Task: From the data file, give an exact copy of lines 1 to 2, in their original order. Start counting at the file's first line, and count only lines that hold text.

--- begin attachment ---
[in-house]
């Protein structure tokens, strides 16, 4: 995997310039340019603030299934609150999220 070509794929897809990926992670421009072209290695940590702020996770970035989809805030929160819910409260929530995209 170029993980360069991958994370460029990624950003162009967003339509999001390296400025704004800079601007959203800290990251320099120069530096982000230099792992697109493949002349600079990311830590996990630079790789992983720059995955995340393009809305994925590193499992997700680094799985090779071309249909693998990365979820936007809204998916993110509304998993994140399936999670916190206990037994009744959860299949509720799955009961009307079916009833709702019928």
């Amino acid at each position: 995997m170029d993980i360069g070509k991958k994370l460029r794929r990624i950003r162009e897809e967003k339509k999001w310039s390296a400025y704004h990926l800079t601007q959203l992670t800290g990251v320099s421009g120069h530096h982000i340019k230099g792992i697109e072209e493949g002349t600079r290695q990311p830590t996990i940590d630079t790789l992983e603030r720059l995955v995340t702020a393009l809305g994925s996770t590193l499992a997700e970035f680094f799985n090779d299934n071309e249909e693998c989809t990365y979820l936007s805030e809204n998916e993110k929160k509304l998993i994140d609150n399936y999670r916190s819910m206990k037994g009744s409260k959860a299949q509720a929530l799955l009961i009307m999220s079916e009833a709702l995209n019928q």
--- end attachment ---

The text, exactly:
[in-house]
């Protein structure tokens, strides 16, 4: 995997310039340019603030299934609150999220 070509794929897809990926992670421009072209290695940590702020996770970035989809805030929160819910409260929530995209 170029993980360069991958994370460029990624950003162009967003339509999001390296400025704004800079601007959203800290990251320099120069530096982000230099792992697109493949002349600079990311830590996990630079790789992983720059995955995340393009809305994925590193499992997700680094799985090779071309249909693998990365979820936007809204998916993110509304998993994140399936999670916190206990037994009744959860299949509720799955009961009307079916009833709702019928």